- Written by
- Elliott Flockhart, Trainee Solicitor
In the case of Ellis v Bacon and anor, the Employment Appeal Tribunal (EAT) overturned the findings of an employment tribunal, that an employee was discriminated against because of her marital status.
The EAT held that the tribunal failed to establish whether the cause of the less favourable treatment was because the individual was married to the employer’s majority shareholder, or whether the cause was the closeness of their relationship. Essentially, the EAT observed that the tribunal had not directed itself in accordance with Hawkins v Atex Group Ltd and ors (Brief 950) and had failed to ask whether an unmarried woman whose circumstances were otherwise the same as the individual in question, including being in a close relationship with the majority shareholder, would have been treated differently. The issue in question was whether the employee was treated less favourably because she was married, as opposed to whether she was treated less favourable because she was married to a particular person. The EAT held that the tribunal’s basic contention that the employee’s marital status was the cause of the unfavourable treatment, was not, in all the circumstances, sufficient. The EAT therefore allowed the appeal.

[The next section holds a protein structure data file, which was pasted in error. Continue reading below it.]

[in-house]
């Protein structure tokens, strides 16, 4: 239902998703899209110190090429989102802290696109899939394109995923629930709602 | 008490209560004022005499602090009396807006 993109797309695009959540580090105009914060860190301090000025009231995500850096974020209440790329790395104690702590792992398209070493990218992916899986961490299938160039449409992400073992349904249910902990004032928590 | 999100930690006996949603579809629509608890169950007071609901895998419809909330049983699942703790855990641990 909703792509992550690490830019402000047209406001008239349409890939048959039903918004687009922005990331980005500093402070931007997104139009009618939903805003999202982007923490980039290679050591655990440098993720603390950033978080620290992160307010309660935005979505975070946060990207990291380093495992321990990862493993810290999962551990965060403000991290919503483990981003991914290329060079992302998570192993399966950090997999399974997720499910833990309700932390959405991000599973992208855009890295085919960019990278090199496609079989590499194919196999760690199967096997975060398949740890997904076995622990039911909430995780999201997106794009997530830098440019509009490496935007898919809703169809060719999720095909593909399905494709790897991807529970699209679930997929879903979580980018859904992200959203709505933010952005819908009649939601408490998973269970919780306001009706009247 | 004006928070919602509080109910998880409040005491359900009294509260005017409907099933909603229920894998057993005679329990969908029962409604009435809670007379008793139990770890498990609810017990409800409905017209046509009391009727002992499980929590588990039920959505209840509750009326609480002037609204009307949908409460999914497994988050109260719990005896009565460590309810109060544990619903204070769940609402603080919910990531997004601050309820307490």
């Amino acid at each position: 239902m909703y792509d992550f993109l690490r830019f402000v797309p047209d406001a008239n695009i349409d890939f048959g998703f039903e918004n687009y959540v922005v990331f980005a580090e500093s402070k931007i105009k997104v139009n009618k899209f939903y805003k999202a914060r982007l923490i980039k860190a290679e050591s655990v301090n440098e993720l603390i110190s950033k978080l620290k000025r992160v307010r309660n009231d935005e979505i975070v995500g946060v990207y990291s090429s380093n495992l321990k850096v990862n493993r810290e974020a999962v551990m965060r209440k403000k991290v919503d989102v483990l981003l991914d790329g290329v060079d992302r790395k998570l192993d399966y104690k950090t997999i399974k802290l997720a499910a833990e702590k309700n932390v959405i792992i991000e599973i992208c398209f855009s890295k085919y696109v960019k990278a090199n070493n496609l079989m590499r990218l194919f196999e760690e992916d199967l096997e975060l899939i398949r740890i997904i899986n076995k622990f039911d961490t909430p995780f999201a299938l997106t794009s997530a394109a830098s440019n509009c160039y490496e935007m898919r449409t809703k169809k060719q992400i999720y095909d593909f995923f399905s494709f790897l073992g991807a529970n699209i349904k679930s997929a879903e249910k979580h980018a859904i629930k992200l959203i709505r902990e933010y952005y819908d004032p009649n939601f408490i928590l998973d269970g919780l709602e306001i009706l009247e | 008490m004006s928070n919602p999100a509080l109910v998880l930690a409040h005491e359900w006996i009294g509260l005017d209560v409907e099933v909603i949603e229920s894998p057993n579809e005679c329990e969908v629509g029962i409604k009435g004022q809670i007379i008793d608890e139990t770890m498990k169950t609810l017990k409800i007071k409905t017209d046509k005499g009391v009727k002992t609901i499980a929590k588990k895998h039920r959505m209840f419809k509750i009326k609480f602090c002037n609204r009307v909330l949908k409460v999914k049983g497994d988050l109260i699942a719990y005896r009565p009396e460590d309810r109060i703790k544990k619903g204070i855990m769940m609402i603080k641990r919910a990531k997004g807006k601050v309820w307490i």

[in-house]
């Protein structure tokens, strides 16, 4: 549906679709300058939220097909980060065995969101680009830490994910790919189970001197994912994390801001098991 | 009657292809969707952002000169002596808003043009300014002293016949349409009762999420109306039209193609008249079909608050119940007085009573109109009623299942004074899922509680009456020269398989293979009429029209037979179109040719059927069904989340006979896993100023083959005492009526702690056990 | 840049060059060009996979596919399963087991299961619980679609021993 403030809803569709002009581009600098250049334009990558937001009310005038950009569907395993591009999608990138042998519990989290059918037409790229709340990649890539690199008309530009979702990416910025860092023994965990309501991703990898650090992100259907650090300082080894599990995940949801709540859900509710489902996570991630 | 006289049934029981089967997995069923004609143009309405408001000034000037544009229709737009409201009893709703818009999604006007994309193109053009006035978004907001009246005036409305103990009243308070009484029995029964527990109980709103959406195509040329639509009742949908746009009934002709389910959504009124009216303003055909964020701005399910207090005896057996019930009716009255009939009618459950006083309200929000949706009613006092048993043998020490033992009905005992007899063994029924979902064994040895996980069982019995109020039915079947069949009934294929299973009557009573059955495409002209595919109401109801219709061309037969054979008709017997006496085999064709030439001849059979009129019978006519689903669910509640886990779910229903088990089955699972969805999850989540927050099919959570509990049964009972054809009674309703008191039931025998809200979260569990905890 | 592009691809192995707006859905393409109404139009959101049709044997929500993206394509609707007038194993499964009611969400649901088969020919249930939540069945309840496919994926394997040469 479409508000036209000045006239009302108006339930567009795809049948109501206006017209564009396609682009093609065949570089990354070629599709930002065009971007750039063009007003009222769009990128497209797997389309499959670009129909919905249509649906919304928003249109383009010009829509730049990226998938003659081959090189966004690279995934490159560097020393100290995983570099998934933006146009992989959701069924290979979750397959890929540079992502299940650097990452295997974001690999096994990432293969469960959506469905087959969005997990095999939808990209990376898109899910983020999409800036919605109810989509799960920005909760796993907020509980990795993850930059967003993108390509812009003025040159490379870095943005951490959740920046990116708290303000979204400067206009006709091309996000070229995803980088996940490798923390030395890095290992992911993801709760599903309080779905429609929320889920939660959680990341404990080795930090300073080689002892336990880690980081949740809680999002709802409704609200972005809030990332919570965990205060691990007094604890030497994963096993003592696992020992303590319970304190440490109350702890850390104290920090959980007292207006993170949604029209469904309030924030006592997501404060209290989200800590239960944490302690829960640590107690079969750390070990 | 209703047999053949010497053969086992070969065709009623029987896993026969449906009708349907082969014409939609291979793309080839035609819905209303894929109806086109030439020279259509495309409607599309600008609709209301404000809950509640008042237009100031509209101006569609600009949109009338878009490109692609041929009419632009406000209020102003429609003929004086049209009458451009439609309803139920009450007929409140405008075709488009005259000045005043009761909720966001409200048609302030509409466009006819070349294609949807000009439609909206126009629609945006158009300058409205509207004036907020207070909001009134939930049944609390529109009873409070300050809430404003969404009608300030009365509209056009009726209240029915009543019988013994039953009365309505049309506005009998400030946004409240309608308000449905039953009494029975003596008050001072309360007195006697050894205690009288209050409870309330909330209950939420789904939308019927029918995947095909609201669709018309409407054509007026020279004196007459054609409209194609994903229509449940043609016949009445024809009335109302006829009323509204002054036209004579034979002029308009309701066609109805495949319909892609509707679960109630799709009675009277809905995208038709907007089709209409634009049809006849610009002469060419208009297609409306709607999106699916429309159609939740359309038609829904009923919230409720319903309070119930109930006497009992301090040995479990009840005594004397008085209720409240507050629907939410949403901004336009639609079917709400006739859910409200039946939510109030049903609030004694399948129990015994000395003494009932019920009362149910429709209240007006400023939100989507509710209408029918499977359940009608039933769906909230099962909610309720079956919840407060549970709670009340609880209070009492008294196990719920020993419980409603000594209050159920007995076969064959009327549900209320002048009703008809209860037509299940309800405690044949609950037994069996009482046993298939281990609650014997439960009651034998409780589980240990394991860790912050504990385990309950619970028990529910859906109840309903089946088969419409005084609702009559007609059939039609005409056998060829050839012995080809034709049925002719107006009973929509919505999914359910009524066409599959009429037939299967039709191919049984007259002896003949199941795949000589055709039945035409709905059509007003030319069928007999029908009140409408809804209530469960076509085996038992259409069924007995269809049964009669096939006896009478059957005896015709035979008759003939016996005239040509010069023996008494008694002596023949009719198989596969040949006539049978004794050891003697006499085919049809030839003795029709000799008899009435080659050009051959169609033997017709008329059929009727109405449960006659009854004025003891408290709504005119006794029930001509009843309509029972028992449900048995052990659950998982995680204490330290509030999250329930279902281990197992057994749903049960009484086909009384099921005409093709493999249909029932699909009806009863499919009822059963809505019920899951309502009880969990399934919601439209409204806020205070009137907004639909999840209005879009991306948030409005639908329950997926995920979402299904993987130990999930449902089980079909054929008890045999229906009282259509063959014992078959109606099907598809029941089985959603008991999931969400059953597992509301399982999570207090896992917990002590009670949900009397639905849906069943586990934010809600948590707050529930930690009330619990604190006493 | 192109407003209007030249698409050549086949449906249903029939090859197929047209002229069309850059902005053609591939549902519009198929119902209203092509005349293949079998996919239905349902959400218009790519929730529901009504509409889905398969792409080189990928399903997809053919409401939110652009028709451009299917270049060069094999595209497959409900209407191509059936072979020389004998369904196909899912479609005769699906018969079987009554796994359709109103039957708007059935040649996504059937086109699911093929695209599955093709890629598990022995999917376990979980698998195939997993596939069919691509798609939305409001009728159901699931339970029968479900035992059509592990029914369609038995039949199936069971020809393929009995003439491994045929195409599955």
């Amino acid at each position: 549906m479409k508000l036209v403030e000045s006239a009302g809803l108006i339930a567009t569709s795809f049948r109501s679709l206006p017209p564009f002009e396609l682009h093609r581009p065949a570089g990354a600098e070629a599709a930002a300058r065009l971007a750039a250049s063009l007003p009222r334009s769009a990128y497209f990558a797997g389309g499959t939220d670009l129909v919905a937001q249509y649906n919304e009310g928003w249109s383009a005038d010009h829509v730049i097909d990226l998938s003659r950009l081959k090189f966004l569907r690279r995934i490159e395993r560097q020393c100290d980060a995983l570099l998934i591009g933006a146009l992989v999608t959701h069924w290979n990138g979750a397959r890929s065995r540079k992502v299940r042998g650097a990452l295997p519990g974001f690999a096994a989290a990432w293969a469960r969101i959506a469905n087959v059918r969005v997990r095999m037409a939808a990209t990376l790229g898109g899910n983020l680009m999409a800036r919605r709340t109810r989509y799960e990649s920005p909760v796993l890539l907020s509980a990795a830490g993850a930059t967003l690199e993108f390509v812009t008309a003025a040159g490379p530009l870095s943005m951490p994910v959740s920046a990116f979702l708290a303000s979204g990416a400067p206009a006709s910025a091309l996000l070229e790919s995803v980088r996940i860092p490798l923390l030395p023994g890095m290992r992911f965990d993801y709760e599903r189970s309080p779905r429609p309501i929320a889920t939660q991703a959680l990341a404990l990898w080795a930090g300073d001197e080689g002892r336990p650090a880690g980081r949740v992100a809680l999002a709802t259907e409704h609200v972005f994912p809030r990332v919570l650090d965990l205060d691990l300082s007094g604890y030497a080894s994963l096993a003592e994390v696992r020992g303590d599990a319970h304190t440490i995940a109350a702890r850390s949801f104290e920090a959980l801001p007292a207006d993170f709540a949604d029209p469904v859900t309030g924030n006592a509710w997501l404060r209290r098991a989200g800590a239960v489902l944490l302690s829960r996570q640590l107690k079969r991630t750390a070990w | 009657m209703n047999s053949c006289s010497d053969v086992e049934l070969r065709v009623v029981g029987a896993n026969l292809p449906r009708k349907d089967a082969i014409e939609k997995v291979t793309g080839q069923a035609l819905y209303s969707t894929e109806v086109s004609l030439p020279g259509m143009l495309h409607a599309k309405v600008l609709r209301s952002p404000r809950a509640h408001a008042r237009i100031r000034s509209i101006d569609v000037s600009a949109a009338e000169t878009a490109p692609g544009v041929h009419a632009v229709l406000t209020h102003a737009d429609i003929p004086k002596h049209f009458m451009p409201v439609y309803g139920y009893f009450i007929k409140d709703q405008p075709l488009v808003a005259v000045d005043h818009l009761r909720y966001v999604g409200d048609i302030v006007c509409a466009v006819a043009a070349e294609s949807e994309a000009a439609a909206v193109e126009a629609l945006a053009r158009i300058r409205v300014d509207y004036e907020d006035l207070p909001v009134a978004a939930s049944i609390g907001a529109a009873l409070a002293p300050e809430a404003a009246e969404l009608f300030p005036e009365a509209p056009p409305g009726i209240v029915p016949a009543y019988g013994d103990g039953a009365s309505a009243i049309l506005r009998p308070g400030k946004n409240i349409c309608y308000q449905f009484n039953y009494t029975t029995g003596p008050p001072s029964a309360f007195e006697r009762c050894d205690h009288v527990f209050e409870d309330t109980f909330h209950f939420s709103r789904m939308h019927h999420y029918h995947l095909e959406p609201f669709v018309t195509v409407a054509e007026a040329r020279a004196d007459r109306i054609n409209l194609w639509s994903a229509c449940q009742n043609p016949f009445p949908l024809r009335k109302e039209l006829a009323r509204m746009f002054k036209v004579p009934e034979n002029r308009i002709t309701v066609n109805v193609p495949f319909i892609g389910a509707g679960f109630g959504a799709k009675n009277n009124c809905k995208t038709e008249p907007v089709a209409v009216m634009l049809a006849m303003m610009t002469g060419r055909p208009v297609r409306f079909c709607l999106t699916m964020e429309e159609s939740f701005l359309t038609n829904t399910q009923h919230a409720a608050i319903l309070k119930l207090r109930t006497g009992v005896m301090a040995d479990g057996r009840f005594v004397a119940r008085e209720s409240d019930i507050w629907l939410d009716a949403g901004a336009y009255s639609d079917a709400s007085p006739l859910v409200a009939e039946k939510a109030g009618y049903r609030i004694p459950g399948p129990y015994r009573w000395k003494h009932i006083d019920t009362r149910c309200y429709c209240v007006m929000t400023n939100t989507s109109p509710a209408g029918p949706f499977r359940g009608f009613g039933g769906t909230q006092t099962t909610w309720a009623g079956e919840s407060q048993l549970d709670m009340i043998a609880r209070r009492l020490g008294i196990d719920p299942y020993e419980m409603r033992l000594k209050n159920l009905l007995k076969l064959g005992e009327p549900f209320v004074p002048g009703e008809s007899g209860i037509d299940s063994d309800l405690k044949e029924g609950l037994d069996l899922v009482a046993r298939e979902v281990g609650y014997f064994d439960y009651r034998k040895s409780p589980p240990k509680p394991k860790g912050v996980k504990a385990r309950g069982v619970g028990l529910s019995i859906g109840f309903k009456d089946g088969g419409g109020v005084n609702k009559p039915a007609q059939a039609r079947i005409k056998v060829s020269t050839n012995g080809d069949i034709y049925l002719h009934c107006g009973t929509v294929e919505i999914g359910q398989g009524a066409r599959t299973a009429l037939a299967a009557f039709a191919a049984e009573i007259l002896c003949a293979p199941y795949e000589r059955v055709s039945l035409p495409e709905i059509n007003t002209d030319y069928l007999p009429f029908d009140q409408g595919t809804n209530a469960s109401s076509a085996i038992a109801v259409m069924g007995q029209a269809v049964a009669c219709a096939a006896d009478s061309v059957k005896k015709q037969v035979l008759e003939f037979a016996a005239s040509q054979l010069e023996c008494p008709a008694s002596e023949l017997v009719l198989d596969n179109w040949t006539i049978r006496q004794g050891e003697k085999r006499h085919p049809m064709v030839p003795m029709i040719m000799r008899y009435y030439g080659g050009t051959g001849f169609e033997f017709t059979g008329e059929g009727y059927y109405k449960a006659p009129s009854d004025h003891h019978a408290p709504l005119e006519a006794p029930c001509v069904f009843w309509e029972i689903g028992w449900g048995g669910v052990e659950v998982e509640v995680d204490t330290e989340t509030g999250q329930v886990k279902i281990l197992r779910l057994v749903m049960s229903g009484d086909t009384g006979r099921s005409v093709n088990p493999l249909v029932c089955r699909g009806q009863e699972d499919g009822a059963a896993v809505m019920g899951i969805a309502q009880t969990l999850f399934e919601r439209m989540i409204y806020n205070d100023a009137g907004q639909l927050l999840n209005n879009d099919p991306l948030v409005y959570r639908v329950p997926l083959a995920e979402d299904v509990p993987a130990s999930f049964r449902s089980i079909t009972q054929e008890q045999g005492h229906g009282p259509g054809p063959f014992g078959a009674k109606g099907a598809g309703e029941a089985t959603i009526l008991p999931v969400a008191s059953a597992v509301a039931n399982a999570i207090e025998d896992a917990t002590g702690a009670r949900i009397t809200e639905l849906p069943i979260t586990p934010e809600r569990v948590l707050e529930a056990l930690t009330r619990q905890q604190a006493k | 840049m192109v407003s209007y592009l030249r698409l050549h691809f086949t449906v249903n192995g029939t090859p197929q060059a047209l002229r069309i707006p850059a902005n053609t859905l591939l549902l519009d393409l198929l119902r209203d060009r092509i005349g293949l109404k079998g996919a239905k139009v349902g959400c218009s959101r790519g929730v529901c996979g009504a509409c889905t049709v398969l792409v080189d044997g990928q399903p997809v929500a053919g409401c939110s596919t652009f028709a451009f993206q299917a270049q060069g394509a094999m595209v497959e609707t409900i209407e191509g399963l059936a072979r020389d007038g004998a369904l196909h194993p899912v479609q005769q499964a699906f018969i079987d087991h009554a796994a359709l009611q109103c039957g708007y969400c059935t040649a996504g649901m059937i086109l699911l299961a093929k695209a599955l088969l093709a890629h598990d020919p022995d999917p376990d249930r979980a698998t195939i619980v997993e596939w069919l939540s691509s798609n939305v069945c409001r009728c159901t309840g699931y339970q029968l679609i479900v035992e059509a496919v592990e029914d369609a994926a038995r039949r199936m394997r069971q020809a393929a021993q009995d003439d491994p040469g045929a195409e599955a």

If you need assistance or advice on the contents of this article, please contact the Employment Team at Thackray Williams LLP 020 8290 0440.
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